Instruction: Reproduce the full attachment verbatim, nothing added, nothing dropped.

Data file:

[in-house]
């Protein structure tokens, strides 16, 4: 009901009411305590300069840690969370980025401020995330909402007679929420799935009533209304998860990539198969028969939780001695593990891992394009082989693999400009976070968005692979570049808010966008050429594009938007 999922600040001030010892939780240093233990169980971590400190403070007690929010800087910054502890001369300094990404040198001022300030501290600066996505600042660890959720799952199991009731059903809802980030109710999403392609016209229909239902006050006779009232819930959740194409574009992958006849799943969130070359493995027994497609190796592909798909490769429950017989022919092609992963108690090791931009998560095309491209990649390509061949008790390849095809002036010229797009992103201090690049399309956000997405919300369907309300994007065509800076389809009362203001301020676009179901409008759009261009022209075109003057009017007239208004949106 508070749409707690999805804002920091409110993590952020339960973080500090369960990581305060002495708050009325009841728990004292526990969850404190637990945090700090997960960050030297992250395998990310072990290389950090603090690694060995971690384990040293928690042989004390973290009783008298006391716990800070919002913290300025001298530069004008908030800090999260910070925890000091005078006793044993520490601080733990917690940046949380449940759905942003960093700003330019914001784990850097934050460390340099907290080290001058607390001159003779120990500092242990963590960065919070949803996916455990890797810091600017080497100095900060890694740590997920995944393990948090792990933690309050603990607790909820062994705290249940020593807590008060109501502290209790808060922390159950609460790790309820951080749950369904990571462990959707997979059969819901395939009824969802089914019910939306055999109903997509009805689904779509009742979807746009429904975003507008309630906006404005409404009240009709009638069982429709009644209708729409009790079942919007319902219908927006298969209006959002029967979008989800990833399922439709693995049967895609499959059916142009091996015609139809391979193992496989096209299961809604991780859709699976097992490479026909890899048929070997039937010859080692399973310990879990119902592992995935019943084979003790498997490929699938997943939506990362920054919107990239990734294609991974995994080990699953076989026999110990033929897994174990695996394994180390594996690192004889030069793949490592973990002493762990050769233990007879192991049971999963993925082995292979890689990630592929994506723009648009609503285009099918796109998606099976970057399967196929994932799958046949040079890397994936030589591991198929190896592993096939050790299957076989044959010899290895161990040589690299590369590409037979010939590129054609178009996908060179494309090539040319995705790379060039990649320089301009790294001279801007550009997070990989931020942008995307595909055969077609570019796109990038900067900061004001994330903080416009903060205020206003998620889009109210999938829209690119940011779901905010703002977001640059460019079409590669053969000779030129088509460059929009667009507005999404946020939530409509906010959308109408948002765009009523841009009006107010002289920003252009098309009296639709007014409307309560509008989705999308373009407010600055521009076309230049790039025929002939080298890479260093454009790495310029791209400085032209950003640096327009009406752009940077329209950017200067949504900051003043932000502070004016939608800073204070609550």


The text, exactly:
[in-house]
């Protein structure tokens, strides 16, 4: 009901009411305590300069840690969370980025401020995330909402007679929420799935009533209304998860990539198969028969939780001695593990891992394009082989693999400009976070968005692979570049808010966008050429594009938007 999922600040001030010892939780240093233990169980971590400190403070007690929010800087910054502890001369300094990404040198001022300030501290600066996505600042660890959720799952199991009731059903809802980030109710999403392609016209229909239902006050006779009232819930959740194409574009992958006849799943969130070359493995027994497609190796592909798909490769429950017989022919092609992963108690090791931009998560095309491209990649390509061949008790390849095809002036010229797009992103201090690049399309956000997405919300369907309300994007065509800076389809009362203001301020676009179901409008759009261009022209075109003057009017007239208004949106 508070749409707690999805804002920091409110993590952020339960973080500090369960990581305060002495708050009325009841728990004292526990969850404190637990945090700090997960960050030297992250395998990310072990290389950090603090690694060995971690384990040293928690042989004390973290009783008298006391716990800070919002913290300025001298530069004008908030800090999260910070925890000091005078006793044993520490601080733990917690940046949380449940759905942003960093700003330019914001784990850097934050460390340099907290080290001058607390001159003779120990500092242990963590960065919070949803996916455990890797810091600017080497100095900060890694740590997920995944393990948090792990933690309050603990607790909820062994705290249940020593807590008060109501502290209790808060922390159950609460790790309820951080749950369904990571462990959707997979059969819901395939009824969802089914019910939306055999109903997509009805689904779509009742979807746009429904975003507008309630906006404005409404009240009709009638069982429709009644209708729409009790079942919007319902219908927006298969209006959002029967979008989800990833399922439709693995049967895609499959059916142009091996015609139809391979193992496989096209299961809604991780859709699976097992490479026909890899048929070997039937010859080692399973310990879990119902592992995935019943084979003790498997490929699938997943939506990362920054919107990239990734294609991974995994080990699953076989026999110990033929897994174990695996394994180390594996690192004889030069793949490592973990002493762990050769233990007879192991049971999963993925082995292979890689990630592929994506723009648009609503285009099918796109998606099976970057399967196929994932799958046949040079890397994936030589591991198929190896592993096939050790299957076989044959010899290895161990040589690299590369590409037979010939590129054609178009996908060179494309090539040319995705790379060039990649320089301009790294001279801007550009997070990989931020942008995307595909055969077609570019796109990038900067900061004001994330903080416009903060205020206003998620889009109210999938829209690119940011779901905010703002977001640059460019079409590669053969000779030129088509460059929009667009507005999404946020939530409509906010959308109408948002765009009523841009009006107010002289920003252009098309009296639709007014409307309560509008989705999308373009407010600055521009076309230049790039025929002939080298890479260093454009790495310029791209400085032209950003640096327009009406752009940077329209950017200067949504900051003043932000502070004016939608800073204070609550």